Skip the Cho­rus

In the age of stream­ing and shar­ing, old for­mu­las for what makes a hit are fad­ing away

The Walrus - - CONTENTS - By Tariq Hus­sain

Old for­mu­las for what makes a pop hit are fad­ing away

One fall af­ter­noon, my friend Jus­tice and I met up in a park near my apart­ment in East Van­cou­ver for a song­writ­ing ses­sion. We’d both been lis­ten­ing to Bon Iver’s al­bum 22, A Mil­lion, a col­lec­tion of songs with ab­stract, of­ten dis­torted, lyrics and fre­quently with­out tra­di­tional verse/cho­rus struc­tures. Here’s the verse, now the cho­rus, maybe a bridge — so much pop­u­lar music of the last cen­tury has had these fa­mil­iar sign­posts. On this al­bum, it’s the lay­ers of sonic tex­tures — syn­the­siz­ers, sax­o­phones, af­fected vo­cals — that draw you in. Bon Iver is not alone in this; off the top of my head, I could name a num­ber of cho­rus­less songs by other in­flu­en­tial artists, such as Fa­ther John Misty’s “I’m Writ­ing a Novel,” or Suf­jan Stevens’s “Death with Dig­nity.” My friend and I were so fired up about the con­ver­sa­tion that day that I got to think­ing, Is the cho­rus dead?

On main­stream ra­dio, for as long as I’ve been alive, the cho­rus has reigned supreme. My in­tro­duc­tion to Western pop music was via a pocket-sized ra­dio I had in the 1970s and 1980s that churned out three-and-half-minute songs with sim­ple, catchy cho­ruses I could learn in a sin­gle play. Later, when I started writ­ing my own music, I ad­hered to the fa­mil­iar for­mula. Cho­ruses are ra­diofriendly—a sonic marker in an era where some lis­ten­ers flip “ev­ery fif­teen sec­onds,” ac­cord­ing to an ex­ec­u­tive I talked to — so it makes sense that mu­si­cians would try to write for that for­mat. If you’re a song­writer, you’ve prob­a­bly heard the ex­pres­sion “don’t bore us, get to the cho­rus” (also the name of a 1995 great­est-hits col­lec­tion by Rox­ette), and I agree that it’s an ef­fec­tive ap­proach to song­writ­ing.

Take one of the last cen­tury’s most in­stantly rec­og­niz­able songs, “She Loves You” by the Bea­tles. It ac­tu­ally starts with its cho­rus (“She loves you, yeah, yeah, yeah”). So do a host of other hits, lead­ing right up to Drake’s Grammy-win­ning 2015 sin­gle “Hot­line Bling.” While it’s more com­mon to build to the pay­off than to give it away off the top, the door-to-door jour­ney from verse to cho­rus is pretty short in main­stream music. Scroll through the top played pop songs on Spo­tify and you’ll find plenty of ex­am­ples that mimic the verse/ cho­rus for­mat, and usu­ally, the cho­rus comes be­fore the one-minute mark. Ed Sheeran’s “Shape of You,” for in­stance, ar­guably has three cho­rus el­e­ments: the first comes in at twenty-nine sec­onds with the line, “Girl, you know I want your love,” the sec­ond soon af­ter with “I’m in love with the shape of you,” and the third when he sings, “I’m in love with your body.” Clearly, you can’t have too much of a good thing when it comes to the year’s most pop­u­lar song.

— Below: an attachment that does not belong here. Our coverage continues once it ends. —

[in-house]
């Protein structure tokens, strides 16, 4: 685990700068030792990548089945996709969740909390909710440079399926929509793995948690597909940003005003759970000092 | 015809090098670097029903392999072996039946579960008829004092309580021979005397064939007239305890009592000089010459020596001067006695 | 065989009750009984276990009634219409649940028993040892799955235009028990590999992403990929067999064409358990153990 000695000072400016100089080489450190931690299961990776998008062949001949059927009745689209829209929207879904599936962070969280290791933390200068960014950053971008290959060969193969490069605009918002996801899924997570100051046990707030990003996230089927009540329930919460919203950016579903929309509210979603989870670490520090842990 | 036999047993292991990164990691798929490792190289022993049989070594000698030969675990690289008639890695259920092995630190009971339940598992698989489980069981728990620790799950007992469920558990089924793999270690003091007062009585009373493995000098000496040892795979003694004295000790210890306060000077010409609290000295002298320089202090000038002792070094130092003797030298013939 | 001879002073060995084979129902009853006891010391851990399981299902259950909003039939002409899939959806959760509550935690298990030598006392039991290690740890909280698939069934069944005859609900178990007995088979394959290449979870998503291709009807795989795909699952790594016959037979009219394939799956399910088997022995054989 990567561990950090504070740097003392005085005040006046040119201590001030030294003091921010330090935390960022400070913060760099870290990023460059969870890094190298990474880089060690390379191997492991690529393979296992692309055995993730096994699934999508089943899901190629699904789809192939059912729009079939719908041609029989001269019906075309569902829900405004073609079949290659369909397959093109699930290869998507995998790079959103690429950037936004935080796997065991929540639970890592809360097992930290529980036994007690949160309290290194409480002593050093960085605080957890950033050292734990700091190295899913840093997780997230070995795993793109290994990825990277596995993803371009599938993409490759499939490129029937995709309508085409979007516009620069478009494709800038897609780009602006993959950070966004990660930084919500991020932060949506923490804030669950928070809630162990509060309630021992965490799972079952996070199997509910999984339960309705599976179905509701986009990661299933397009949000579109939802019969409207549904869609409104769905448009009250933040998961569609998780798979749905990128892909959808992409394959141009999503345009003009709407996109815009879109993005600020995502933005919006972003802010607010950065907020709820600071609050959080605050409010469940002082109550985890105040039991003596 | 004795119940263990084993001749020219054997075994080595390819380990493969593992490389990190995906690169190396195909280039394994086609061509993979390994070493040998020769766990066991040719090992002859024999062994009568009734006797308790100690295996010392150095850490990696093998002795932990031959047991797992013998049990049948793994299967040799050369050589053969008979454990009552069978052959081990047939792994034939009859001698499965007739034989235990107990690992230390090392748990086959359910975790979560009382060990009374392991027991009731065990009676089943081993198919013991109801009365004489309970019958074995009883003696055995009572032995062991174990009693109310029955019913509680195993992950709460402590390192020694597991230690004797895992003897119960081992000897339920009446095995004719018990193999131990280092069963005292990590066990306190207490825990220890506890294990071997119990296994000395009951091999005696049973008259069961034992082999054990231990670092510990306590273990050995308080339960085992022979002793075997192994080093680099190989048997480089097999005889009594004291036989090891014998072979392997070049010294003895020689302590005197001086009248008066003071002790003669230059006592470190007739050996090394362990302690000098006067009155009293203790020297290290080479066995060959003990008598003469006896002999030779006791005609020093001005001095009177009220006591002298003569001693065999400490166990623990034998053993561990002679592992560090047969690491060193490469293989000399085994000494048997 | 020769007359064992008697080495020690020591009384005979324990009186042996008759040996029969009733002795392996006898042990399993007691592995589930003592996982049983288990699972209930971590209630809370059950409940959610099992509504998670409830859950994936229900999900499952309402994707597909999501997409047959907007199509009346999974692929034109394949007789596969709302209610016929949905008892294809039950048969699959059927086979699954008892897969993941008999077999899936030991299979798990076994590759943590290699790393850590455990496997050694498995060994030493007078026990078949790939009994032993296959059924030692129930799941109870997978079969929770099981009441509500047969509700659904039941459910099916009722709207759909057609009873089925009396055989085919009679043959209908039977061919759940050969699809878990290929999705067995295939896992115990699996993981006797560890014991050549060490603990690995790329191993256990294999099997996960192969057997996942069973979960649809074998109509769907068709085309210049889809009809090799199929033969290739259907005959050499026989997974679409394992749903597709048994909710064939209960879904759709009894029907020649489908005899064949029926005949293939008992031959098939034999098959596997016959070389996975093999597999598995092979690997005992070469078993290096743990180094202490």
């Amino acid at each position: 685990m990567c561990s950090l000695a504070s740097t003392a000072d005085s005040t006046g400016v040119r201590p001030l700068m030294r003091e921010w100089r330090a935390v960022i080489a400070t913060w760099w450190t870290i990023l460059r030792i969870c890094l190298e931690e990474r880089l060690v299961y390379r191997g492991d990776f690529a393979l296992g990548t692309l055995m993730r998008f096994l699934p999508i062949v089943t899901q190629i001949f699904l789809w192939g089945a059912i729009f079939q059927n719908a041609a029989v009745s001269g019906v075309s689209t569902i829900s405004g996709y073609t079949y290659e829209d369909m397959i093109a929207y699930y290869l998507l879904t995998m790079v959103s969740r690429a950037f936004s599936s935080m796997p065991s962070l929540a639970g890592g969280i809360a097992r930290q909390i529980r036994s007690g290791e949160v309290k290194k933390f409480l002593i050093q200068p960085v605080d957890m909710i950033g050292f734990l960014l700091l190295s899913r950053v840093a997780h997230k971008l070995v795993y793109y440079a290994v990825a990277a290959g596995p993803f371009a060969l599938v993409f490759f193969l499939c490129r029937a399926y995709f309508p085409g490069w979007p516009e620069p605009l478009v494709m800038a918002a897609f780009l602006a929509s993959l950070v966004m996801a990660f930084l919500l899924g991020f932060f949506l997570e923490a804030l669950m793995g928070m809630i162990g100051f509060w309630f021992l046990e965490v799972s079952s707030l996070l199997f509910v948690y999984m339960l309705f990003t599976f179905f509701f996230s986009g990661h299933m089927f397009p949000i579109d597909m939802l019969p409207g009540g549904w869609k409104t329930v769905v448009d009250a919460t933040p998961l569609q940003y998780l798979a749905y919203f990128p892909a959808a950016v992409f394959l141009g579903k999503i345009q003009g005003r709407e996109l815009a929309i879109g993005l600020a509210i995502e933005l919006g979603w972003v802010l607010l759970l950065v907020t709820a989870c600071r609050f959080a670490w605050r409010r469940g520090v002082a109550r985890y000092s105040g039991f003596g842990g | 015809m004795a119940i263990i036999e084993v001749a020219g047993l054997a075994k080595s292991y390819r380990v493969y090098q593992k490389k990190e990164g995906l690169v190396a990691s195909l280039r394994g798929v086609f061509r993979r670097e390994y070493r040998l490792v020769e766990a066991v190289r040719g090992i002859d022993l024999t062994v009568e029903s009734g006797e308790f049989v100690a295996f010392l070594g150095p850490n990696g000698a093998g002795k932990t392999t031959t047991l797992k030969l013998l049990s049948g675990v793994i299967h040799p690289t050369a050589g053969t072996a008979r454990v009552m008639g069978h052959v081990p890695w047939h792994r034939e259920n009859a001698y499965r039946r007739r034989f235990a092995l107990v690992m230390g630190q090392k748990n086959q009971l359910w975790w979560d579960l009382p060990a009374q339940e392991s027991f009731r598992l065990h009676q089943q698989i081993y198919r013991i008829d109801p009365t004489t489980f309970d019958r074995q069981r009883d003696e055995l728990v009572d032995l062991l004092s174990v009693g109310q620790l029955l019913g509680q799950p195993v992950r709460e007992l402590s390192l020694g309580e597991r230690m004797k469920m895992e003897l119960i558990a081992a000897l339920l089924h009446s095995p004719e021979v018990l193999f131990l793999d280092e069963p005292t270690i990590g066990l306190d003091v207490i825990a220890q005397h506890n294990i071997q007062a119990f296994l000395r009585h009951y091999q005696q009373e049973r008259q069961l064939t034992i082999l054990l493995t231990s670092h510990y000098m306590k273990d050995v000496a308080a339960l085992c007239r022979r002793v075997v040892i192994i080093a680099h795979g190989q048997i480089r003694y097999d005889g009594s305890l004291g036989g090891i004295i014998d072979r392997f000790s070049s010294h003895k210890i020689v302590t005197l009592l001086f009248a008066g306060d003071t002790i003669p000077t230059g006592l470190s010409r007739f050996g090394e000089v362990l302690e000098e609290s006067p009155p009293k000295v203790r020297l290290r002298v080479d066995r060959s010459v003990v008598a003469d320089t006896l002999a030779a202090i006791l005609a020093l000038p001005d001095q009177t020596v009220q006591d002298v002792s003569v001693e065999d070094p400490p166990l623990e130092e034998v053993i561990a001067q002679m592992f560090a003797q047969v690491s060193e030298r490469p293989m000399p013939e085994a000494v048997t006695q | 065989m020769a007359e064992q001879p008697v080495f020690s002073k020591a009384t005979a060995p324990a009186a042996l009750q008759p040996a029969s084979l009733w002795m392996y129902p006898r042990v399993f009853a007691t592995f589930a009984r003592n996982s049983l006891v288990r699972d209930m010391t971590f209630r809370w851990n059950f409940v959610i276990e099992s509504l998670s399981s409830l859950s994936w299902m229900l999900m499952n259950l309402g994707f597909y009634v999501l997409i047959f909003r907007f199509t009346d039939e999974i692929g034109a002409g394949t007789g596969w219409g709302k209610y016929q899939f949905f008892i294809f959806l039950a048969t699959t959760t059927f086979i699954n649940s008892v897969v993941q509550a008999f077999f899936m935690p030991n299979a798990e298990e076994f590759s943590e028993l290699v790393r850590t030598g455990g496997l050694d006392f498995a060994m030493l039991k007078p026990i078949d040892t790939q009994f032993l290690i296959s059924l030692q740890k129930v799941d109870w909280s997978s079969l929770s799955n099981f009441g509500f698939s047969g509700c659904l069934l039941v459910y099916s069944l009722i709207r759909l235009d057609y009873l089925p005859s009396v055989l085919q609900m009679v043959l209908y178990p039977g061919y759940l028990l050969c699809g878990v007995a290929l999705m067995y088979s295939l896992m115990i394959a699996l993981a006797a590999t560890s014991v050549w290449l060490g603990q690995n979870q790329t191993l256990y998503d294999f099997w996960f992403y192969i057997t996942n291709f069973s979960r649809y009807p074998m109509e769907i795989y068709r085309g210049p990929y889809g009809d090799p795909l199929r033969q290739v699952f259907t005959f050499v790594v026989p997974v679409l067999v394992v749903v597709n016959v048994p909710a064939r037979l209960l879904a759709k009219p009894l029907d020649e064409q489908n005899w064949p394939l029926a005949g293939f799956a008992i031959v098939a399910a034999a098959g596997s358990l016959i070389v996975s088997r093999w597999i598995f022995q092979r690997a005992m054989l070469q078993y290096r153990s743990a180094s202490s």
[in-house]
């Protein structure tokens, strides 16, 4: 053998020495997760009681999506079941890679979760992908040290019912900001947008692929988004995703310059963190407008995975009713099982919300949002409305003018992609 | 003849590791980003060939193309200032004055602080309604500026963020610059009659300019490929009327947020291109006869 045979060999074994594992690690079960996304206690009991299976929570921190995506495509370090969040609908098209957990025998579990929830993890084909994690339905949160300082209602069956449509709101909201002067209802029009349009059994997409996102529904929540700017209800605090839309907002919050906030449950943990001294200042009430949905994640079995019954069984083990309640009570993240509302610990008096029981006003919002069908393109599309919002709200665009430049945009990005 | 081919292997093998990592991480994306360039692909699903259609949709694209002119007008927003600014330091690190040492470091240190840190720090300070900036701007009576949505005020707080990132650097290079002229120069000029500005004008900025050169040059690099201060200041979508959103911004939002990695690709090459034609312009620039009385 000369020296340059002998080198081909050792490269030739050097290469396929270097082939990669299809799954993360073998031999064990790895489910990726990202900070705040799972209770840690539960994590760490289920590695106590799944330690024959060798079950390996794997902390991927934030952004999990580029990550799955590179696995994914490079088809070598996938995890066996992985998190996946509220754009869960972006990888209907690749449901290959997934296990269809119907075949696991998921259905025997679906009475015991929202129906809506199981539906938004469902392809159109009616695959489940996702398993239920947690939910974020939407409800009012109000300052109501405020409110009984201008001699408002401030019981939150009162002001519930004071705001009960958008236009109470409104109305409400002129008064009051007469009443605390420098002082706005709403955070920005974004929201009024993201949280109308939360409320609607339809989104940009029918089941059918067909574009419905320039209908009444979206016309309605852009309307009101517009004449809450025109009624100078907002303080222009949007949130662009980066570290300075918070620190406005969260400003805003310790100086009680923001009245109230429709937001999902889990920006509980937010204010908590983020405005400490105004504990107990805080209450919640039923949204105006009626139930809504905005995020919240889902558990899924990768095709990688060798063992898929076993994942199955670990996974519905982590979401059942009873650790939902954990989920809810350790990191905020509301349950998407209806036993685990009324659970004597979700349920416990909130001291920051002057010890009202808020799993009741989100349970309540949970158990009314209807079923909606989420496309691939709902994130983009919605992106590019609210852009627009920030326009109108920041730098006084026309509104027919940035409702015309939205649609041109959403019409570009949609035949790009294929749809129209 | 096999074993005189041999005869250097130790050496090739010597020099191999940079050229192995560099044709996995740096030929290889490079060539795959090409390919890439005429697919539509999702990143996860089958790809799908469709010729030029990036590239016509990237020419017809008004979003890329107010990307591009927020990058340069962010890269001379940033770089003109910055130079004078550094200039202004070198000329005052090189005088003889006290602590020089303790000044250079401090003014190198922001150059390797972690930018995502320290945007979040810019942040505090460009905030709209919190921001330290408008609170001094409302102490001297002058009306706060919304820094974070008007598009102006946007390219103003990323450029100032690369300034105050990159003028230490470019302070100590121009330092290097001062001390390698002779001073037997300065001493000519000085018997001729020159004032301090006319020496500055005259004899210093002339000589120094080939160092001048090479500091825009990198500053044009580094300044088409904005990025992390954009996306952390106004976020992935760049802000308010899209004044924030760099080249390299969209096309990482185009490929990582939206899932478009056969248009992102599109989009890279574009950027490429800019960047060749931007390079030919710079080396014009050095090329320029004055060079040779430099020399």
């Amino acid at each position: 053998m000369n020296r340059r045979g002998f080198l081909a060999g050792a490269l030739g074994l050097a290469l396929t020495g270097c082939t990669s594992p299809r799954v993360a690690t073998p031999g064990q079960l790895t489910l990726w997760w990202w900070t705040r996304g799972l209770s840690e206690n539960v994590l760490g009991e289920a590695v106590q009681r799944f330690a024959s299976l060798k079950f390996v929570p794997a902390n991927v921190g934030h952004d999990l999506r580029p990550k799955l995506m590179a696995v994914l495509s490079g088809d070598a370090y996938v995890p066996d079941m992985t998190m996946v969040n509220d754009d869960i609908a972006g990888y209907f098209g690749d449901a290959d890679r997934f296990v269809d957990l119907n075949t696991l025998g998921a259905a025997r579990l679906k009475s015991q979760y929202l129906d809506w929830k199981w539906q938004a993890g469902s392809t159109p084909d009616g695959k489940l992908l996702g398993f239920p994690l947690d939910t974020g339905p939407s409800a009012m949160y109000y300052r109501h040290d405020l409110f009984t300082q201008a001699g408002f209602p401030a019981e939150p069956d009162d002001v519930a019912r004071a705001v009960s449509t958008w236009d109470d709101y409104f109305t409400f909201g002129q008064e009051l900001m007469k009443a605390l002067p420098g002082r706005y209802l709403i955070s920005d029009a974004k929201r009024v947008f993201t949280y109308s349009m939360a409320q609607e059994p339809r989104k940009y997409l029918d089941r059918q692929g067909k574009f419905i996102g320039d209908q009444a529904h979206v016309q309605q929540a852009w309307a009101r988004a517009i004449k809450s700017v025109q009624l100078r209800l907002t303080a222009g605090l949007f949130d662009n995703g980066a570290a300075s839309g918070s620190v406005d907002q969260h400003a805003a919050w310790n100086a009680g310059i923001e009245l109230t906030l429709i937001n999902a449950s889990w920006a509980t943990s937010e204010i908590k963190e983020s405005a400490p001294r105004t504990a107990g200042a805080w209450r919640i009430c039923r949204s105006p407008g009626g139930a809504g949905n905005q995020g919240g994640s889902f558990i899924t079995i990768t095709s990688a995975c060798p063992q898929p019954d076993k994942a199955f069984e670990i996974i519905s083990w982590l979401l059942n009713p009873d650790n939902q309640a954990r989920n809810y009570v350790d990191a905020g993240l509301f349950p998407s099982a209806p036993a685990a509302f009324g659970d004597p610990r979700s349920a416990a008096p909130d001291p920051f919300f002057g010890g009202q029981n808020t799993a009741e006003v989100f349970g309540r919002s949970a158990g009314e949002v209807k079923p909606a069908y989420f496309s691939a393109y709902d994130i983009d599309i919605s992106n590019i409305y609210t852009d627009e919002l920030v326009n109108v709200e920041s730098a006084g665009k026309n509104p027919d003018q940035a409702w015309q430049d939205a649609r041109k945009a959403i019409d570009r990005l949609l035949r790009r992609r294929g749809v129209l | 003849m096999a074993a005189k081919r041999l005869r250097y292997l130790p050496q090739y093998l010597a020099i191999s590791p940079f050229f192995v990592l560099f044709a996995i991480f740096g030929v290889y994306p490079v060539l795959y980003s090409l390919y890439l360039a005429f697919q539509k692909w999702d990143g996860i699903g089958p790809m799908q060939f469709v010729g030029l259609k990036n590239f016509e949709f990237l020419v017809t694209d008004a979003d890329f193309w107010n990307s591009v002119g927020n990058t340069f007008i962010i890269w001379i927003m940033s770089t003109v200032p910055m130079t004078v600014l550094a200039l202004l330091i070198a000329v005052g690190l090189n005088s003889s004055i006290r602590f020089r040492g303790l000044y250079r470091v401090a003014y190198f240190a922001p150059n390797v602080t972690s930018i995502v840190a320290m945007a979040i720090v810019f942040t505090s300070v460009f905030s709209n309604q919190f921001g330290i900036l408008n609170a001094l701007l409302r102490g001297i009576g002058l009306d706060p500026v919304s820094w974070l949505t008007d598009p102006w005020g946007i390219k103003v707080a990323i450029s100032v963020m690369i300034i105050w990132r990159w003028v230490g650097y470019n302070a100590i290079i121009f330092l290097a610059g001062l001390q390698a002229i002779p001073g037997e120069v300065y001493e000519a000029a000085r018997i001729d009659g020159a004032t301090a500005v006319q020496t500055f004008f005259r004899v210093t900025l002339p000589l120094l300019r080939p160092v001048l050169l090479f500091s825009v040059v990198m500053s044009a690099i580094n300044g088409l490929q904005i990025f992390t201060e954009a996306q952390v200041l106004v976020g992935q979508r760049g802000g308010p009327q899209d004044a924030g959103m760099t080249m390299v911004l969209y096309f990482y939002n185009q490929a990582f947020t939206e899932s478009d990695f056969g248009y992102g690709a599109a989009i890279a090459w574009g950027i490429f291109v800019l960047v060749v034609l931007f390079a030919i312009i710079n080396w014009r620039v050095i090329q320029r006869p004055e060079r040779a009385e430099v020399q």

For all their im­por­tance, good cho­ruses can be hard to write. I usu­ally find that verse ideas come to me more eas­ily, so it of­ten takes a few weeks, and a lot of trial and er­ror, to fin­ish a song. Get­ting the cho­rus down means first ask­ing your­self a num­ber of im­por­tant ques­tions: Should the cho­rus be one word or a sin­gle line? Two lines or four? Should it be a ques­tion (Tina Turner: “What’s love got to do, got to do with it?”) or a state­ment (Katy Perry: “You’re gonna hear me roar”)? In the lyric-writ­ing classes I teach in the Univer­sity of Bri­tish Columbia’s cre­ative-writ­ing pro­gram, I start stu­dents off by break­ing down the com­po­nents of a song. The cho­rus, I’ll sug­gest, is where you can ex­press the main idea. At this point, I usu­ally play them Queen’s “We Are the Cham­pi­ons” as an ex­am­ple of an an­themic cho­rus. It’s no­table for the way the melody rises, the way Freddy Mer­cury lingers on the words as he sings, “We are the cham­pi­ons, my friends, and we’ll keep on fight­ing till the end.” Then there’s the rep­e­ti­tion

of the word cham­pi­ons four times in one cho­rus. You can’t help but sing along with him — and as you do, you’re declar­ing your­self to be a cham­pion too.

But I also sug­gest that songs don’t have to have big cho­ruses that oc­cur in pre­dictable spots. De­lay­ing the cho­rus can be a com­pelling way to sub­vert lis­tener ex­pec­ta­tions. The ti­tle track from Feist’s re­cent Plea­sure holds off on re­veal­ing the first cho­rus un­til a minute and a half has passed. A way of de­lay­ing our plea­sure, per­haps, of mak­ing it more de­li­cious when the word is fi­nally sung. Or you might skip the cho­rus al­to­gether. Take Ra­dio­head’s al­bum A Moon Shaped Pool. The sec­ond sin­gle from this al­bum is a six-and-a-half-minute song called “Day­dream­ing,” which, de­spite the use of lyri­cal rep­e­ti­tion and a repet­i­tive mu­si­cal form verse to verse, con­tains no for­mal cho­rus that I can dis­cern. It’s ex­actly the kind of less-pre­dictable song fans have come to love and ex­pect from Ra­dio­head. You could ar­gue that Ra­dio­head en­joys a cer­tain stylis­tic free­dom be­cause of its ra­dio suc­cess in the nineties with “Creep,” a rather straight­for­ward, guitar-driven rock song with con­ven­tional struc­ture. Had it not been for “Creep,” per­haps Ra­dio­head wouldn’t be as big a band to­day.